Home » Mistakes

Category Archives: Mistakes

On rewriting fiction – again

Fig.1. One box from the garage: Five/Six project to work on here 😦

Thank you SWF Fall 14. [Start Writing Fiction. An Open University ‘Massive Open Online Course’ or MOOC that run from October to December 2014 on the FutureLearn platform]

A MOOC on writing fiction has rekindled my desire to be a published writer for the eighth or ninth time in four decades.

Writing in 1991/2 with a further burst of activity from 1996/8 and another from 2001/2006 and abandoned since 2008 I am glad, though daunted to be looking at drafts of novels and of screenplays that I just dug out of a lock up garage over 10 miles away. There’d be more if I could read floppy disks and ZIP drives.

These piles are stacked carefully enough, though some were tipped out of arch-level files when I started my OU MA in Open and Distance Education in February 2010. Here I am back again, as if these last five years have been something squeezed from me like the last teaspoon of paste from a tube of tomato purée.

I am thrilled to see a TV play called ‘Sardines’ – a farce in which some eight characters all end up hidden in the cupboards or under the bed of the same man in a penthouse flat in central London. I am gobsmacked to find variations something called ‘Form Photo’ which charts the relationships of one man from the age of 17 to 57 … mostly teens, with some first loves in his early teens. This is, I think, the one I am now turning to.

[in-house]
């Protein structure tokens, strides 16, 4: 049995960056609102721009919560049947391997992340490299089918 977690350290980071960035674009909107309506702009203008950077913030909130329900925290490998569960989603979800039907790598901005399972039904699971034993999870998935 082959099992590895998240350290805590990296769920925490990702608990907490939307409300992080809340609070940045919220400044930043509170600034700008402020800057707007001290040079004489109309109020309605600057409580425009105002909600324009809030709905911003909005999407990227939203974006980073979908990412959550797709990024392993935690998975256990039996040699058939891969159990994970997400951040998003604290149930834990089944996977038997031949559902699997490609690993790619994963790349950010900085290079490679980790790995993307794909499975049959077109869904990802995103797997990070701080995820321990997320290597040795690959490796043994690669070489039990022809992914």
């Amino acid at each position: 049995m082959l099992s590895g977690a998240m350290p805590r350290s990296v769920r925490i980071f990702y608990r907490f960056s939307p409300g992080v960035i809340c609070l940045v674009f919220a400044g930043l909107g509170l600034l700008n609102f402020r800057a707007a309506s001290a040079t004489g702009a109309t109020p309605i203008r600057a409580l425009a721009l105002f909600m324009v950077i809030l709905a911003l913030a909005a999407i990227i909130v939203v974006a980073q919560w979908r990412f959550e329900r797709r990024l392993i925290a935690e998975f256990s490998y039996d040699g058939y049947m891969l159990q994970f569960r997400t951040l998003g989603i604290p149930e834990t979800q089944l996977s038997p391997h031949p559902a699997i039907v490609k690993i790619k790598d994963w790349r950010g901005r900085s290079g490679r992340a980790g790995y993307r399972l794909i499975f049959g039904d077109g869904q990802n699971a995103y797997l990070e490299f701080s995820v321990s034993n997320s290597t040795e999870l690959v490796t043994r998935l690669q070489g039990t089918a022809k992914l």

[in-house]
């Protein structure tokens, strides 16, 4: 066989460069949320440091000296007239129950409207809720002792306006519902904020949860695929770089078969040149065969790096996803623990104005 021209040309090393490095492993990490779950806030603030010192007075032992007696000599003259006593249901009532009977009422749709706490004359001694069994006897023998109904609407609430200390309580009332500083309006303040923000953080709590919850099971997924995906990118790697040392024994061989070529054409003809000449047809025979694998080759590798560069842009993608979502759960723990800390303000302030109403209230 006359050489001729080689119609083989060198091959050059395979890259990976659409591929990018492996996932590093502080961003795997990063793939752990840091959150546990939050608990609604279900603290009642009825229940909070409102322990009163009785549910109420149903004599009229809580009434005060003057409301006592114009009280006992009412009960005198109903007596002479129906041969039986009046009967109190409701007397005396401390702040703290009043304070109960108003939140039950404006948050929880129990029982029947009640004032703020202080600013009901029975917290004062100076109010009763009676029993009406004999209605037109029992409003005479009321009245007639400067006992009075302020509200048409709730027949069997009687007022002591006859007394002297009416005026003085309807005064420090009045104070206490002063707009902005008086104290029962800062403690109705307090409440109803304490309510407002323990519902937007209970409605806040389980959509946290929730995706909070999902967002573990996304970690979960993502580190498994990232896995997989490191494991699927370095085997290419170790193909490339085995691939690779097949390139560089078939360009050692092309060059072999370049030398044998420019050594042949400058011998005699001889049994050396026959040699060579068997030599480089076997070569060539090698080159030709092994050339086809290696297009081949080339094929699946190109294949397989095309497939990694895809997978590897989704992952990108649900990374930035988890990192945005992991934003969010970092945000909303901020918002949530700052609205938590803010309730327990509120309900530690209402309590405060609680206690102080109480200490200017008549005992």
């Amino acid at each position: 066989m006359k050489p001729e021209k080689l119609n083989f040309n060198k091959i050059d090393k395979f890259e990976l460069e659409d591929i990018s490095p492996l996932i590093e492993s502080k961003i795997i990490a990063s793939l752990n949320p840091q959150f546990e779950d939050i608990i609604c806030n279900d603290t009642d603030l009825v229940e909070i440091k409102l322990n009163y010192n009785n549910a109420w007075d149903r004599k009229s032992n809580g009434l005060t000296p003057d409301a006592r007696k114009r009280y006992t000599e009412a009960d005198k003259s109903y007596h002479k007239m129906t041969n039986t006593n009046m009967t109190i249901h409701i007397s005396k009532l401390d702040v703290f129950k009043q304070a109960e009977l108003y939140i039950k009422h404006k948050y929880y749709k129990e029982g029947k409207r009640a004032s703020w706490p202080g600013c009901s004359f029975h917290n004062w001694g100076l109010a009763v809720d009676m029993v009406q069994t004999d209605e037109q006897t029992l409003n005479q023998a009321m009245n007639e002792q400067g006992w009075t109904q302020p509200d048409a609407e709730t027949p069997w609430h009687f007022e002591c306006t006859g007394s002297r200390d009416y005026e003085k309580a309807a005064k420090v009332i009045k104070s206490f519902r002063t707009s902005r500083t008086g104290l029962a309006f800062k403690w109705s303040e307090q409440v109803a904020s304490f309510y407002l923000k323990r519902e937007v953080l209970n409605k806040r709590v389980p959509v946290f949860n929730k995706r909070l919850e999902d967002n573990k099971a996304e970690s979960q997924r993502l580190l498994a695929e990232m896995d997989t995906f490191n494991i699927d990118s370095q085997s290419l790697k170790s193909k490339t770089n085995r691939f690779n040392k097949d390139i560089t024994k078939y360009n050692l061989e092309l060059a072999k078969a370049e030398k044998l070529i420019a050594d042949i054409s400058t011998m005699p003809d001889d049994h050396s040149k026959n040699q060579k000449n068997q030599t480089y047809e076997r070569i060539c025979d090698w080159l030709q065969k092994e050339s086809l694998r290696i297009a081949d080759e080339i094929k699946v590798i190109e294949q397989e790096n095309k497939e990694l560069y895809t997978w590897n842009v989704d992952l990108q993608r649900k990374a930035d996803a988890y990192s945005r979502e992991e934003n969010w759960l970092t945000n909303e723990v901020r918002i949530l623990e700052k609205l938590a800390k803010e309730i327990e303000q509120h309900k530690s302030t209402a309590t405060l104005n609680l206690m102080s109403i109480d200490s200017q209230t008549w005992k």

Also in front of me is the manuscript I may have given 18 months to – a typical time span, 18 months and 300 pages and 100,000 words. Working title ‘Journey To Work’ because the premise in 1996 was that a character wanted a car that would drive him to work … i.e. a self-driving car. It is not about the motor industry (although I was doing a lot of work for Land Rover at the time). It also has the title ‘Fifteen Roads to Nowhere’ about this guy who sets out on this mad quests: the car thing, a relationship with such enthusiasm … eventually he takes a bet to drive, or be driven by this homemade car across 100 miles of English rural and urban landscape. So there’s that one.

What else?!

‘The Contents of My Mind’ was an effort to explore how a person’s mind is stored digitally after their death and in this instance is put into the brain of someone who had been in a coma. You end up with a hybrid horror of a person trapped in a body that isn’t theirs that also enforces a new way of thinking and doing on them. Toss! It went to the BBC, was read and returned. 2004 or so?

Hardly a novice writer then?

Always a novice writer. Even should I have the good fortune to be published eventually I will doubt what it is that I do or have done. My sincere hope, as I return to a commitment to writing fiction after a long break is that I now have a better idea of what it is I do, what makes this ‘chef’ how it is that I toss the ingredients down and pull out a meal that is enjoyable. A short film broadcast on Channel 4 that I wrote, directed and produced is my only broadcast credit; I have not been published outside a school magazine.